Gigabit IPA is Headed to Lafayette, Louisiana

This morning, Mayor Sam Adams, Cable and Franchise Management Director David Olson, Hopworks brewer Christian Ettinger and members of the beer, and tech communities met at the Portland International Airport to send a very special package to Lafayette, LA.

Gigabit IPA at PDX

Teresa Boze and Kerry Finsand model the Gigabit IPA poster.

Lafayette, which built the first municipal Fiber to the Home network in the US, is hosting FiberFĂȘte, a conference celebrating and discussing high-bandwidth, municipal networks. Portland will have an extra special presence at FiberFĂȘte, because along with representatives from the City of Portland, there will be about 15 gallons of Hopworks Brewing’s Gigabit IPA. The beer, a gift from Portland to Lafayette, is slated to be tapped on Tuesday evening and shared with FiberFĂȘte attendees, including members of Google’s Fiber for Communities team.

Sending the beer to Lafayette was no small feat. Given the tight timeframe, the kegs needed to be escorted on a commercial flight as checked luggage. Volunteers were able to organize and fund a seat on United Airlines, and David Olson signed up to fly with the beer.

David Olson, Mayor Adams and Christian Ettinger Checking Kegs

David Olson, Mayor Adams and Christian Ettinger Checking Kegs

The arrival of two kegs at the ticket counter aroused some curiosity, even among normally unflappable baggage handlers.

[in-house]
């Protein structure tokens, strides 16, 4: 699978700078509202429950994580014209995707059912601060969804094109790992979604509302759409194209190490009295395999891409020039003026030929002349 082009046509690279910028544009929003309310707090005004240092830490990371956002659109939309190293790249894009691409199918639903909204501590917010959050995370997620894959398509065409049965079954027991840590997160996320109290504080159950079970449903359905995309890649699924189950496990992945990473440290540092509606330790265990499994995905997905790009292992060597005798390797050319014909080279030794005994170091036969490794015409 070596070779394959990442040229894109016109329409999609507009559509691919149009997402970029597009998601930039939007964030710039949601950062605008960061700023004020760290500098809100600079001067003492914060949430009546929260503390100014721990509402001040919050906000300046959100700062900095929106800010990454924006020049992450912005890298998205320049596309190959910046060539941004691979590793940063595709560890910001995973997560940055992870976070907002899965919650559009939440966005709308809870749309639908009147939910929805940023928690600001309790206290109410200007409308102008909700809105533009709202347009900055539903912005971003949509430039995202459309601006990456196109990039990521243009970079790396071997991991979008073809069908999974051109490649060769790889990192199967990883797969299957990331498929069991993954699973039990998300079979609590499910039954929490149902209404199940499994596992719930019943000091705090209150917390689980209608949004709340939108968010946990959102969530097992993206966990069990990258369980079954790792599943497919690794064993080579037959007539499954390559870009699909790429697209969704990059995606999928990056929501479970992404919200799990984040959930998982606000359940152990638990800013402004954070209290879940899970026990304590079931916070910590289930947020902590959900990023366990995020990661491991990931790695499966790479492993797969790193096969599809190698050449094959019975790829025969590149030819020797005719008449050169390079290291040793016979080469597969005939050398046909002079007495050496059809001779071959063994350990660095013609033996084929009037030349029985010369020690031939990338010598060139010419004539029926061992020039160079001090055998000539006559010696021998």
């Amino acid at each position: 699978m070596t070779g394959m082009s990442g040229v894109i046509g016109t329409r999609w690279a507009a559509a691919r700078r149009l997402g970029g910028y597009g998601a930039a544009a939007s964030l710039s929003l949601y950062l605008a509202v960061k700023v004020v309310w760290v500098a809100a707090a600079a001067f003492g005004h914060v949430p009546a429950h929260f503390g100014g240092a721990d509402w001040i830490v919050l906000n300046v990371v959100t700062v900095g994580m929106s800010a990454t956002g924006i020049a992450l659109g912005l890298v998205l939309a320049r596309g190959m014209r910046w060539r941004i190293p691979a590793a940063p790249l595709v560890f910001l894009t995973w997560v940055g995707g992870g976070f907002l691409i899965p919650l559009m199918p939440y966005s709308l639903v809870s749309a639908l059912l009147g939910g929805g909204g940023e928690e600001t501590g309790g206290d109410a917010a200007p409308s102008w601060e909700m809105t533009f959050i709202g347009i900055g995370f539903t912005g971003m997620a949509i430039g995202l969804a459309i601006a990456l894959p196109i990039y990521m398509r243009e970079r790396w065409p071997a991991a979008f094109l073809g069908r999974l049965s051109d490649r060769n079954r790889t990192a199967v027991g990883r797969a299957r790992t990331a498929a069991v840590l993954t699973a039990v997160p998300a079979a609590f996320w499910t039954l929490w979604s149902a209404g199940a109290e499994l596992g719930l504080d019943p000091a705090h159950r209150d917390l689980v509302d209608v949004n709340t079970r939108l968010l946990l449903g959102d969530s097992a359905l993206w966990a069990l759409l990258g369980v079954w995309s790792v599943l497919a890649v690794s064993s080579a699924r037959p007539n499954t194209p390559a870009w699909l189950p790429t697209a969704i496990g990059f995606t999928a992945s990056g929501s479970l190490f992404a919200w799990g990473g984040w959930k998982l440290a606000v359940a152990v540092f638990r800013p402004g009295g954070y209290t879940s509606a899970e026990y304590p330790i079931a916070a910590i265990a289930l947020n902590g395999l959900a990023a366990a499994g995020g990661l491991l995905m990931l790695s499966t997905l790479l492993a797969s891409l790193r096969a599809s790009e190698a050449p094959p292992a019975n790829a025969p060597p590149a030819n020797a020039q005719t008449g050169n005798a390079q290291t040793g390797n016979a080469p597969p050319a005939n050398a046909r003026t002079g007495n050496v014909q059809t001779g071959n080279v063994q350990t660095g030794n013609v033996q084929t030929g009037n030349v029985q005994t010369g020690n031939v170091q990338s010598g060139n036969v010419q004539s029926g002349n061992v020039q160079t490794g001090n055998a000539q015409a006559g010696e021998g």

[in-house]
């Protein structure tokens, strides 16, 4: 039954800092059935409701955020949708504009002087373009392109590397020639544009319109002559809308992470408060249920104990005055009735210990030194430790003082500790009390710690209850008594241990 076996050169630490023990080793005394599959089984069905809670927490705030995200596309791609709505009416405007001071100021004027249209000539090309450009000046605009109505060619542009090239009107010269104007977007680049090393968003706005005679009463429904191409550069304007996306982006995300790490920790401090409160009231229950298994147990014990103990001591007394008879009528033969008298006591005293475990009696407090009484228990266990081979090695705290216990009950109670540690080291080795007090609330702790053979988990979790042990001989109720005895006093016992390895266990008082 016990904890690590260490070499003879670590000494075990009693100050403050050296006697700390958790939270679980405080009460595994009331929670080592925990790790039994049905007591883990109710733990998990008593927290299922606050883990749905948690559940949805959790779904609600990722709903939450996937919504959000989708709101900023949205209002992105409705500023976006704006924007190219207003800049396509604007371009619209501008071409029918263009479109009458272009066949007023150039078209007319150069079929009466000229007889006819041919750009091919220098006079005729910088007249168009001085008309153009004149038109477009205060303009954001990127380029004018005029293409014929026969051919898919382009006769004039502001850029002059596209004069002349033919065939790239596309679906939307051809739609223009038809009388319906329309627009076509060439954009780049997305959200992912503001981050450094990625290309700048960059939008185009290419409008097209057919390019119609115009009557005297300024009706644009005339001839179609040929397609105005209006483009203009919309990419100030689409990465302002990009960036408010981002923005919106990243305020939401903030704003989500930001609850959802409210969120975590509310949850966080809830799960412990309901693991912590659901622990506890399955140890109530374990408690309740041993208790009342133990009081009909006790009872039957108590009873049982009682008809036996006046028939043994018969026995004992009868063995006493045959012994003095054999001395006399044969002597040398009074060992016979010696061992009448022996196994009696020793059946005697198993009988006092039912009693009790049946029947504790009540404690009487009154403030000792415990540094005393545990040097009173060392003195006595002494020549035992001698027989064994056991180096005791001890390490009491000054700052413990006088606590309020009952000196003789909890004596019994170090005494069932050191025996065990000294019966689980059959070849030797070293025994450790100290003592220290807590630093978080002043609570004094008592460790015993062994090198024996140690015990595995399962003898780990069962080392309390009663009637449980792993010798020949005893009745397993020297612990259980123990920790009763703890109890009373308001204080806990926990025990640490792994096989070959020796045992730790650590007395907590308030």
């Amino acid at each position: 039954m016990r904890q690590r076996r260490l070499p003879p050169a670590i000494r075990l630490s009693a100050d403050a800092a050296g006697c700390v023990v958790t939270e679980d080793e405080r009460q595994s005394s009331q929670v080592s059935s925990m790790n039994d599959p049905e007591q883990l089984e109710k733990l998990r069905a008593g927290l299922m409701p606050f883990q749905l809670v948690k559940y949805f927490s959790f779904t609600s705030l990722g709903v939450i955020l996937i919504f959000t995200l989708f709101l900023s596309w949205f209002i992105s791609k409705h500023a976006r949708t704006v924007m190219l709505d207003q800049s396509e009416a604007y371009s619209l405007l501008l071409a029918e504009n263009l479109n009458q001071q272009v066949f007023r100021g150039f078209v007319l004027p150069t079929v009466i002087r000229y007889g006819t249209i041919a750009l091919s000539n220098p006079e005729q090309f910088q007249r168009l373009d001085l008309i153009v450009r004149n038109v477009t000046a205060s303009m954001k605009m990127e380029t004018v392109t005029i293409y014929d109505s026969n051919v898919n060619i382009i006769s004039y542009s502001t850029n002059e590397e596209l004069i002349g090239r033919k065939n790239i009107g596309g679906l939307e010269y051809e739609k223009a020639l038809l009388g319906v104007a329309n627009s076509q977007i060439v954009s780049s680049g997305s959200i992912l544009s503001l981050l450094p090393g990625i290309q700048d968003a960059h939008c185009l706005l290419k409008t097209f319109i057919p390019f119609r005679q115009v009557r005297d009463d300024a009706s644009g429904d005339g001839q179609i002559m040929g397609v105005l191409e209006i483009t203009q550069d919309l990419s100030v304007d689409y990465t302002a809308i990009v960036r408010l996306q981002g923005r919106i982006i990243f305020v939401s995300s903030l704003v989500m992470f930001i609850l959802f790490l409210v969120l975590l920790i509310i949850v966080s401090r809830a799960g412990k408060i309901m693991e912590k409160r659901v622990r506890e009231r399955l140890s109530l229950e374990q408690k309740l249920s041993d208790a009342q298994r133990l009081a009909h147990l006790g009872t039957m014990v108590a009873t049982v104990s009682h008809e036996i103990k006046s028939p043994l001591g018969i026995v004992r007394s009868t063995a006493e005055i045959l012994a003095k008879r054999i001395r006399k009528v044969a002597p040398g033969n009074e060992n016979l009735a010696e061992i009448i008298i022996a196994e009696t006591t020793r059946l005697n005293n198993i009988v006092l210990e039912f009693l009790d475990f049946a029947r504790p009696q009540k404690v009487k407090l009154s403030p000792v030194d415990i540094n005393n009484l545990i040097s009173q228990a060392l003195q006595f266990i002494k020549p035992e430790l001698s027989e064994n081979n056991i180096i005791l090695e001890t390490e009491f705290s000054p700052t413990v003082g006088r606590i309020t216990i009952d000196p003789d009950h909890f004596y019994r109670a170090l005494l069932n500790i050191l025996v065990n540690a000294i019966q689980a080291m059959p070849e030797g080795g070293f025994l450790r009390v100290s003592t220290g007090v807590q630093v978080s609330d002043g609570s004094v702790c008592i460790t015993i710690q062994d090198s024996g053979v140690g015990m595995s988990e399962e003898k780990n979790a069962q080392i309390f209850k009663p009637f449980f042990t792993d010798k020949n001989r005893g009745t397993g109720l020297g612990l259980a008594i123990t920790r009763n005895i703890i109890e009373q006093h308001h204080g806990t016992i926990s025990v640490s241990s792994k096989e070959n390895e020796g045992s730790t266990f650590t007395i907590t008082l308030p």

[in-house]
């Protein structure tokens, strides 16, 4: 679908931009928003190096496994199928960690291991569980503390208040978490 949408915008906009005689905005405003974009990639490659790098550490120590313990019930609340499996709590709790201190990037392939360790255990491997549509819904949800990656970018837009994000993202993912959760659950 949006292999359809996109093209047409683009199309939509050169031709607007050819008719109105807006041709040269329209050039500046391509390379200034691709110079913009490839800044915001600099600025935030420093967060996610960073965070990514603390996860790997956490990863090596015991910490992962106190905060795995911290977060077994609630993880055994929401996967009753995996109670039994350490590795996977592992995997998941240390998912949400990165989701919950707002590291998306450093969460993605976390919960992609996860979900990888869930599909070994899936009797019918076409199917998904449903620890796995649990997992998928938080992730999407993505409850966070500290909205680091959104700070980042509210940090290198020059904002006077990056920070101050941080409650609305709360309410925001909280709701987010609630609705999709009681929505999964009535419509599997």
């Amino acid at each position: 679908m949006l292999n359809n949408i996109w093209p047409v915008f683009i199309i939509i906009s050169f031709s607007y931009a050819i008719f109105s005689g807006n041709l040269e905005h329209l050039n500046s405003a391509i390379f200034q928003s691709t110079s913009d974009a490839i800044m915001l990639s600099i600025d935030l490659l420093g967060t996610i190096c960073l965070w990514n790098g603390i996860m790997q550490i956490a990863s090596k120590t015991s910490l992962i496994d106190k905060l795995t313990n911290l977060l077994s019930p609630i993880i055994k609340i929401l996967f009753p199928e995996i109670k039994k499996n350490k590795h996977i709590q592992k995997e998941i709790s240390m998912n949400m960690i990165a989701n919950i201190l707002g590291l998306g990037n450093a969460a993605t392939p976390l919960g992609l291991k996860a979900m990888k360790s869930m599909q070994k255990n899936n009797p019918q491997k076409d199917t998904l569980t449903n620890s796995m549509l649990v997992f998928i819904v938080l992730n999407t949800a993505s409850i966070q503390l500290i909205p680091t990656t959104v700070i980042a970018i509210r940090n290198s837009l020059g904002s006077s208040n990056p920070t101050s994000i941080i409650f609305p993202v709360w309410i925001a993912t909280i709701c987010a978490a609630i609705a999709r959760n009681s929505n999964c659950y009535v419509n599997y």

Baggage Handler Inspects Gigabit IPA

This baggage handler was intrigued and offered to take a few off our hands.

Like any luggage, the kegs had proper baggage tags placed on them. Once they were weighed and checked in, they had to go through the X-Ray machines, at which point a small problem arose.

Without going into too much detail, it turns out that the TSA can’t allow kegs to fly as checked baggage. Their X-Ray equipment cannot determine that fresh, tasty beer is the only thing inside the keg, and if they can’t confirm that, they won’t let them on the plane. Fortunately, Christian from Hopworks had some smaller, plastic kegs that could clear TSA screening. The two metal kegs were rushed back to the brewery for transfer and made it back just in time for the flight.

Much like Portland’s bid for fiber, the keg shipping was a serious team effort. From City staff, the brewers and members of the tech community, to helpful United Airlines, Made in Oregon and Powell’s Books employees, many hands made light work, and Gigabit IPA was finally airborne to Louisiana.

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